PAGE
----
Re: “‘Income inequality’ a brilliant turn of phrase” (Kathleen Parker column, 1-8).
Parker criticizes the “rabble rousers” who use the term “income inequality.” She contends that most of us “actually like income inequality . . . because we value merit, talent and hard work, and all people aspire to be commensurately rewarded.”
If only it were that simple. Our current system does not reward people solely or even primarily on the basis of hard work. If it did, those who are holding two jobs just to make ends meet would earn much more. They’re working hard, aren’t they?
Nor does it always reward talent. There are plenty of people with college degrees, for instance, who are out of work or underemployed.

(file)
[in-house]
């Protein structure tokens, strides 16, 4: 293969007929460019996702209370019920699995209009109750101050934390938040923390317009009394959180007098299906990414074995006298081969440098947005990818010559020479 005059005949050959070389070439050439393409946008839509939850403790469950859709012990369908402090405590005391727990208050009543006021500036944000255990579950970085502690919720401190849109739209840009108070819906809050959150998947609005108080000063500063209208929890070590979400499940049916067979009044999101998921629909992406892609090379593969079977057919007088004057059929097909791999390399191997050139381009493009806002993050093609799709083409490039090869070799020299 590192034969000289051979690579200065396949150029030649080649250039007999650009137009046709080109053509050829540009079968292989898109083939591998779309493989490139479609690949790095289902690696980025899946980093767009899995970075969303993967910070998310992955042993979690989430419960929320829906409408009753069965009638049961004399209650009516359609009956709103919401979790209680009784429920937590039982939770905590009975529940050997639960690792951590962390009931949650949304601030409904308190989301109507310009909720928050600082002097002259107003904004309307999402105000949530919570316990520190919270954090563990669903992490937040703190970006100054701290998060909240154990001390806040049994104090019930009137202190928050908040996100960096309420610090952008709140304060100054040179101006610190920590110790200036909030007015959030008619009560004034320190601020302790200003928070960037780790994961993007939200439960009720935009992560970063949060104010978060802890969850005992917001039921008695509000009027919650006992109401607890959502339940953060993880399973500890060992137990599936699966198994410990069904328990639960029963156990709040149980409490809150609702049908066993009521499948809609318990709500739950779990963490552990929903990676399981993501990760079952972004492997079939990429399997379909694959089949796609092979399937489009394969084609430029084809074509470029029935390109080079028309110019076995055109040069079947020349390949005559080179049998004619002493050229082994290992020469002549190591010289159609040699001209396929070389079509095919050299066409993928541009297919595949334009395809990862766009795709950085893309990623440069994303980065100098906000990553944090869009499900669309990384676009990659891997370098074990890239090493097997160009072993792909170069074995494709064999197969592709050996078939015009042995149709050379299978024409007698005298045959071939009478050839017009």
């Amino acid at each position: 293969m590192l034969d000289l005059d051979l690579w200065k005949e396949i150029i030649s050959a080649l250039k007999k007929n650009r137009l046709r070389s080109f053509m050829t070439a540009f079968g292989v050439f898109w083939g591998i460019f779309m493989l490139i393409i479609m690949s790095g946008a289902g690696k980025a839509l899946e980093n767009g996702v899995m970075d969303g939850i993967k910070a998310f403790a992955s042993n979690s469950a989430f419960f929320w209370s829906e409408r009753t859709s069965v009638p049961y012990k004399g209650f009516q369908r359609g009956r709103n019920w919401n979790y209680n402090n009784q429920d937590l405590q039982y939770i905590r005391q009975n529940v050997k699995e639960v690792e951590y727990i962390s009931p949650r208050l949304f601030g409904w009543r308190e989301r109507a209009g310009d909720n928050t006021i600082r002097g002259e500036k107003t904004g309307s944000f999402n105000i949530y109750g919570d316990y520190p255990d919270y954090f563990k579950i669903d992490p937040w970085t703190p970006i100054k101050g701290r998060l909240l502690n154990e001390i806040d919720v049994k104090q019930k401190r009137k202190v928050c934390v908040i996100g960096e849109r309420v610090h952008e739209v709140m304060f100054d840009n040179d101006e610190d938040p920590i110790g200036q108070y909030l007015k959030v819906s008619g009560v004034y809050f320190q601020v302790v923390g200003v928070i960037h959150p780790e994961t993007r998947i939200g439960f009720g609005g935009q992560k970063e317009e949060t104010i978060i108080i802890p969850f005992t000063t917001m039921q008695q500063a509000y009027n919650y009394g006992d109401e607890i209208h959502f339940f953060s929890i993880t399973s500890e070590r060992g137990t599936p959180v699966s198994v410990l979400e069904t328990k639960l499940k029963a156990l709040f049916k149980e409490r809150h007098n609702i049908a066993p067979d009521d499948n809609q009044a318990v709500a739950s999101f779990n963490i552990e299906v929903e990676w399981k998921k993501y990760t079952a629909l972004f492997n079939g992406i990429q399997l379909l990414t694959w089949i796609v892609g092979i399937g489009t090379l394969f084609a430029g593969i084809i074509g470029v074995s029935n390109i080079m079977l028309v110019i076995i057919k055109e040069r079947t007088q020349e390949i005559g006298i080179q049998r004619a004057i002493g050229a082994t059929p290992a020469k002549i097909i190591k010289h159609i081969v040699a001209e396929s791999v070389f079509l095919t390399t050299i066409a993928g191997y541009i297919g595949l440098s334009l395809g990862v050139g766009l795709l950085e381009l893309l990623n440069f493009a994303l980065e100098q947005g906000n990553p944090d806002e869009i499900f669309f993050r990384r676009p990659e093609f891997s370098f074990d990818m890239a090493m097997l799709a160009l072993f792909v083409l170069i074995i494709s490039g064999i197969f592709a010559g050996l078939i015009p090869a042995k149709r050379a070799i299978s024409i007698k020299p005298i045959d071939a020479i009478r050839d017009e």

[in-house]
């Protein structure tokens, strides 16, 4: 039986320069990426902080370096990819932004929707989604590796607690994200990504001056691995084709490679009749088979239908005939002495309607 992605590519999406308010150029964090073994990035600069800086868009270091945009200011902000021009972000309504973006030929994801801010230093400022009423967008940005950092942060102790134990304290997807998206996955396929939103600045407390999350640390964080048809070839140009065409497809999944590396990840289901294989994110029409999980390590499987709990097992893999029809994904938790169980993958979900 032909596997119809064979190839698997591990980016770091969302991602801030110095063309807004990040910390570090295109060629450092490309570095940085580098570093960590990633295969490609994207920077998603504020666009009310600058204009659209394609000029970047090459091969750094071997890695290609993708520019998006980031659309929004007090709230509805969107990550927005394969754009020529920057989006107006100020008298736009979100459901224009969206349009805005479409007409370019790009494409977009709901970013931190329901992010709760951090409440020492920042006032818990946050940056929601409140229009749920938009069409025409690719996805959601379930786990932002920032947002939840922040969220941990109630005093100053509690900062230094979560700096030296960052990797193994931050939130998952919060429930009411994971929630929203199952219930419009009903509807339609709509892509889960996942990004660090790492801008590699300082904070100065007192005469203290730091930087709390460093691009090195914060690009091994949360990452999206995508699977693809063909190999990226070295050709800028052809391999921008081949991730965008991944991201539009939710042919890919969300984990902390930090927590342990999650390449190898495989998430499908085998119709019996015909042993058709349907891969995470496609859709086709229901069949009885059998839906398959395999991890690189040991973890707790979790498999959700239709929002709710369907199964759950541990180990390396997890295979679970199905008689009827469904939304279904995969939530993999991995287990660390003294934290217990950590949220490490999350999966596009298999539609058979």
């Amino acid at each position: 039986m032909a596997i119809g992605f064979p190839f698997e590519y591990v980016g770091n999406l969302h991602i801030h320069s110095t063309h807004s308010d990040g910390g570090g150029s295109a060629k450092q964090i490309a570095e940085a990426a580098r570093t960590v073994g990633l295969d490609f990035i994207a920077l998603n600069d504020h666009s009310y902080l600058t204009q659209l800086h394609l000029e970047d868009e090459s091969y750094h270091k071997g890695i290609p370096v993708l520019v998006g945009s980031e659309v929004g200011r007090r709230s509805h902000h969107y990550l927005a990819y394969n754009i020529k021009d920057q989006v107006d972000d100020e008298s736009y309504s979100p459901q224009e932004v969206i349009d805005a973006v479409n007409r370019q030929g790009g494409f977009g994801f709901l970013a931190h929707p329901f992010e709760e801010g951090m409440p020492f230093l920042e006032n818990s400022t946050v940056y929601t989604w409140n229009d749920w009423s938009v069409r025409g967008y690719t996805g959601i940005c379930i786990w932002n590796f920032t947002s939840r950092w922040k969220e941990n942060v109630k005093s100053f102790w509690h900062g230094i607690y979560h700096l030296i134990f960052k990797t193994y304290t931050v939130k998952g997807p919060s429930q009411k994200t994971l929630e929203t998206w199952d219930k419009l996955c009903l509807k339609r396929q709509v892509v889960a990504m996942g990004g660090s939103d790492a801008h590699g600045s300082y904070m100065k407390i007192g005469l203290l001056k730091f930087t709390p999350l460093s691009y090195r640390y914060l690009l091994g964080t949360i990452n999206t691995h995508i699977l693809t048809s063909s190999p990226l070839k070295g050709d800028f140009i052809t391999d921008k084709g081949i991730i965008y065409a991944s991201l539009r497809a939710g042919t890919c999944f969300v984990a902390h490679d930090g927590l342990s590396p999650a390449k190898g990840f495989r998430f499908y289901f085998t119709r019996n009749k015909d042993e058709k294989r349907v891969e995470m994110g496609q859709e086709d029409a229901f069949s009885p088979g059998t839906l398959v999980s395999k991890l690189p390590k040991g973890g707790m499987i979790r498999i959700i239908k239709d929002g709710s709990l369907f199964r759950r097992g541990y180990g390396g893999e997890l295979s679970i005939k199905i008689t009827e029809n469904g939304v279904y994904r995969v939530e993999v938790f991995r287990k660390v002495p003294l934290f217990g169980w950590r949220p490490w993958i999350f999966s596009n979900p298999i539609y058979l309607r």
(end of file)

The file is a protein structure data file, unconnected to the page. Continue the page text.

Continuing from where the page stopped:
In actuality, our system has evolved to reward some at the expense of others. The redistribution that Parker cites as problematic is actually going in a different direction than the one that concerns her. It is going toward corporations and the wealthy.
Middle- and lower-class wages have stagnated in recent decades, while corporate profits continue to rise and taxes on the wealthiest Americans have dropped. Banks that are “too big to fail” have received government bailouts. Isn’t that redistribution?
For more on this topic, I would refer readers to Hedrick Smith’s book, “Who Stole the American Dream?”